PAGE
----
Sally Ride, National Hero
b. May 26, 1951
d. July 23, 2012
“Young girls need to see role models. You can’t be what you can’t see.”
Sally Ride was the first female American astronaut in space.
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Born in Los Angeles, Ride excelled in science and sports. She was a nationally ranked junior tennis player and earned a tennis scholarship to a private high school. While playing in college, she got the attention of Billie Jean King, who encouraged Ride to play professionally. Ride decided to finish her education.
Ride earned a master’s degree and a doctorate in physics from Stanford. She responded to a NASA recruiting ad and was one of 35 people — including six women — chosen from more than 8,000 applicants.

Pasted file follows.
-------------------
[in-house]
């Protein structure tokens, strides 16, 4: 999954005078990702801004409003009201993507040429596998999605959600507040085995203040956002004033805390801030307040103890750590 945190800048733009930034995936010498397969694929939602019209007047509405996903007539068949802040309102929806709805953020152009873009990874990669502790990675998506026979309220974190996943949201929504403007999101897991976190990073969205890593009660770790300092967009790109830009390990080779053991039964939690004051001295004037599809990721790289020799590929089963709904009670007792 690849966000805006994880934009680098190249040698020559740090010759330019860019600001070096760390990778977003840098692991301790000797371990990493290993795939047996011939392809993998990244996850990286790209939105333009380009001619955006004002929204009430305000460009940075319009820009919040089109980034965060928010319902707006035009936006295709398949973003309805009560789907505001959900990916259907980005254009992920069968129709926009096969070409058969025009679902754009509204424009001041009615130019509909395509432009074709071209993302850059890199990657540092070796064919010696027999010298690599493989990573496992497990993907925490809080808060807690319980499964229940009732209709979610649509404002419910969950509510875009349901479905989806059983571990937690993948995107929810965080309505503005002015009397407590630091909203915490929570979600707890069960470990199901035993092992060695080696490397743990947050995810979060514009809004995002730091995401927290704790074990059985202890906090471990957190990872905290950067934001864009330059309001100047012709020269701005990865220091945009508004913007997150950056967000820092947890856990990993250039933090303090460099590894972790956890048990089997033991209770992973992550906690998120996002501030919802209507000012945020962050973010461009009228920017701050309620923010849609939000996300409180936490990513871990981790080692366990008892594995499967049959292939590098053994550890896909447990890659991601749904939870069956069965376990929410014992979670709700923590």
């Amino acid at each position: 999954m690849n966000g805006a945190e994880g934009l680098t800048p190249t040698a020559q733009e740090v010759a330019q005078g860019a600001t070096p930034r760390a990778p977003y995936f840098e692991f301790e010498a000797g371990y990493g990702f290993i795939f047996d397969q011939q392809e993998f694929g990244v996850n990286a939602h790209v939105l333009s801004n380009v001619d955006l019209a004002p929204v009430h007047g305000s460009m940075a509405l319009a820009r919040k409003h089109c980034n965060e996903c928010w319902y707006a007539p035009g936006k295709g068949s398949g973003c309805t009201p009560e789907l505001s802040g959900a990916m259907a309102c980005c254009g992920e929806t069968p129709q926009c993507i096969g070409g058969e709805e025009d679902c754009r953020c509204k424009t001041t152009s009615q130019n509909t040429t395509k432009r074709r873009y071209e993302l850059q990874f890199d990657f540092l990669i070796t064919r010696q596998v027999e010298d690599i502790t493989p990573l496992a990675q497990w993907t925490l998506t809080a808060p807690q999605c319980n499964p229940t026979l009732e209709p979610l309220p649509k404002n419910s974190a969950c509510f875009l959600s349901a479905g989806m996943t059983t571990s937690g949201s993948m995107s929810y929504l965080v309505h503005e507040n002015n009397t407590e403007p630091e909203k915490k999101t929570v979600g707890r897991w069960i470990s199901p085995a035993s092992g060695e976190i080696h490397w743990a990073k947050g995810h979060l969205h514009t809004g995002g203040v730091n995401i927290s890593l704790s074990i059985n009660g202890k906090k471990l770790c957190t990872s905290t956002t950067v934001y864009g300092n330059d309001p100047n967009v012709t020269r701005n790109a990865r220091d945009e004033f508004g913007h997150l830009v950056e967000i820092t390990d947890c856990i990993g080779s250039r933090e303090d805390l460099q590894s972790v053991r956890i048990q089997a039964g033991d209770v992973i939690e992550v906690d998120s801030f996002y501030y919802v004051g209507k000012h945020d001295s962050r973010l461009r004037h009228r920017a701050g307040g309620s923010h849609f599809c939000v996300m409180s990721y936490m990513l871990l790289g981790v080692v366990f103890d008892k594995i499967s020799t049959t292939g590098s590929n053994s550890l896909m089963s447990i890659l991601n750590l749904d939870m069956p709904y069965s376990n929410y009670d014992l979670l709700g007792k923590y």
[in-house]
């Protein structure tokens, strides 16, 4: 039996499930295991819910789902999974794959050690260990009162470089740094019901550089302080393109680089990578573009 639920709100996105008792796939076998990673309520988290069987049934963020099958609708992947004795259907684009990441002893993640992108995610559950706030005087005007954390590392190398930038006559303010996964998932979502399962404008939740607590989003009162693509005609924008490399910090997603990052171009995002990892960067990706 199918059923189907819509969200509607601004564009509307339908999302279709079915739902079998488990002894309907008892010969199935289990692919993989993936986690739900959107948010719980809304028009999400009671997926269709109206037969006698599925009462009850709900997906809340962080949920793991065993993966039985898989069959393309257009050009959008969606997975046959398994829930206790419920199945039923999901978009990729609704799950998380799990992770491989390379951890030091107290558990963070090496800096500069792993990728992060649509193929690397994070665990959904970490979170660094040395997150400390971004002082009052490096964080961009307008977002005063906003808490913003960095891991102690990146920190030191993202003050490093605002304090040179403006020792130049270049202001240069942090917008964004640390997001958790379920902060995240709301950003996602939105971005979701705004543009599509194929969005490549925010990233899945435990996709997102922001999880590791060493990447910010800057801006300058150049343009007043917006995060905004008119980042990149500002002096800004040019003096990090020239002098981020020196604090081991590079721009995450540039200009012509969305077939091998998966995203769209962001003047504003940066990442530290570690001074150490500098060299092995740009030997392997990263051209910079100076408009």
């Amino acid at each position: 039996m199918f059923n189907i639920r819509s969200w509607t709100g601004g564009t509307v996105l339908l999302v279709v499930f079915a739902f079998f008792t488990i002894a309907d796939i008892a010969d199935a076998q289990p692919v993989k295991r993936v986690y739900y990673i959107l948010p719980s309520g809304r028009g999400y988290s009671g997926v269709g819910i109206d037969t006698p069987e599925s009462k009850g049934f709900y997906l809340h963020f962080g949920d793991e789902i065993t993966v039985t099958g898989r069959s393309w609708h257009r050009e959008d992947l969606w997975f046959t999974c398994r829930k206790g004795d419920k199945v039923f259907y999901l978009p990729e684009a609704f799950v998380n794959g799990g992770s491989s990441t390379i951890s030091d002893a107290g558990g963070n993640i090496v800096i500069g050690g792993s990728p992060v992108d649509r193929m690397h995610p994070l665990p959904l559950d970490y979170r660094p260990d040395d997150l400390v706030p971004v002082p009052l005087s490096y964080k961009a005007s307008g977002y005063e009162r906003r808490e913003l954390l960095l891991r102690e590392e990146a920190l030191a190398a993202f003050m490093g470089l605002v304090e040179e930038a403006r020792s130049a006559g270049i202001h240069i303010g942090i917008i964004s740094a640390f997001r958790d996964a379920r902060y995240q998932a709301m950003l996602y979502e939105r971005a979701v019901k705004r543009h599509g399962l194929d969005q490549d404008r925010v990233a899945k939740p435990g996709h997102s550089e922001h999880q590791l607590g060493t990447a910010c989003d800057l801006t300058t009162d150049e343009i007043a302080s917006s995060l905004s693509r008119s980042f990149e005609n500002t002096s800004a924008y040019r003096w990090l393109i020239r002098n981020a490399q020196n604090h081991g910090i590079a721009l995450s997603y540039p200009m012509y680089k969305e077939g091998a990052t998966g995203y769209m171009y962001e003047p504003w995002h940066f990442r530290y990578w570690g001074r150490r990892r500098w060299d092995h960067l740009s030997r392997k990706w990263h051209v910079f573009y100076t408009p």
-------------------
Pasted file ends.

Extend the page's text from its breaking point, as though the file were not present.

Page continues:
Ride was selected as a mission specialist aboard the space shuttle Challenger. On June 18, 1983, she became the first American woman in space. She later became the only person to serve on the presidential commissions investigating both of the nation’s space shuttle tragedies — the Challenger explosion (1986) and the Columbia disaster (2003).
In 1987, Ride retired from NASA and became a science fellow at the Center for International Security and Arms Control at Stanford.
In 1989, she joined the faculty at the University of California, San Diego as a professor of physics and director of the California Space Institute. In 2001, she founded Sally Ride Science, which motivates girls and boys to study science and explore careers in science, technology, engineering and math (STEM).
Ride co-authored several books about space and about climate change with Tam O’Shaughnessy, her life partner of 27 years.
In 2013, President Barack Obama awarded Ride a posthumous Presidential Medal of Freedom.